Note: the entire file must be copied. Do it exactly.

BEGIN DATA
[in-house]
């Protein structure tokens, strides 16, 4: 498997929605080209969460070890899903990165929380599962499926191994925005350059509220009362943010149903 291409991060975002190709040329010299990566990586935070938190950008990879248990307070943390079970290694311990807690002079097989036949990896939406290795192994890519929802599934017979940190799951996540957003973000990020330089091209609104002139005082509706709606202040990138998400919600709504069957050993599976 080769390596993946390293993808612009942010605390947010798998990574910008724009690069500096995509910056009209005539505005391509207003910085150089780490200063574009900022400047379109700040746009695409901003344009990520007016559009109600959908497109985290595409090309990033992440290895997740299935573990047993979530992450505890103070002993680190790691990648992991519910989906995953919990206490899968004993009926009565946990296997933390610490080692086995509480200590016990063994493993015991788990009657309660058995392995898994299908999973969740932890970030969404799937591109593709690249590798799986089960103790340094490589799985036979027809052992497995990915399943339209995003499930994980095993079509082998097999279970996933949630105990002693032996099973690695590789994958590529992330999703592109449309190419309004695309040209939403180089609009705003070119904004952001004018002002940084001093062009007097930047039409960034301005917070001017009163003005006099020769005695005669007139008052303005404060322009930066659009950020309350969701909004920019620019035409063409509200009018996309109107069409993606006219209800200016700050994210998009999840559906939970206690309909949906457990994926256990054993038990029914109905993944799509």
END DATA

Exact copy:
[in-house]
């Protein structure tokens, strides 16, 4: 498997929605080209969460070890899903990165929380599962499926191994925005350059509220009362943010149903 291409991060975002190709040329010299990566990586935070938190950008990879248990307070943390079970290694311990807690002079097989036949990896939406290795192994890519929802599934017979940190799951996540957003973000990020330089091209609104002139005082509706709606202040990138998400919600709504069957050993599976 080769390596993946390293993808612009942010605390947010798998990574910008724009690069500096995509910056009209005539505005391509207003910085150089780490200063574009900022400047379109700040746009695409901003344009990520007016559009109600959908497109985290595409090309990033992440290895997740299935573990047993979530992450505890103070002993680190790691990648992991519910989906995953919990206490899968004993009926009565946990296997933390610490080692086995509480200590016990063994493993015991788990009657309660058995392995898994299908999973969740932890970030969404799937591109593709690249590798799986089960103790340094490589799985036979027809052992497995990915399943339209995003499930994980095993079509082998097999279970996933949630105990002693032996099973690695590789994958590529992330999703592109449309190419309004695309040209939403180089609009705003070119904004952001004018002002940084001093062009007097930047039409960034301005917070001017009163003005006099020769005695005669007139008052303005404060322009930066659009950020309350969701909004920019620019035409063409509200009018996309109107069409993606006219209800200016700050994210998009999840559906939970206690309909949906457990994926256990054993038990029914109905993944799509």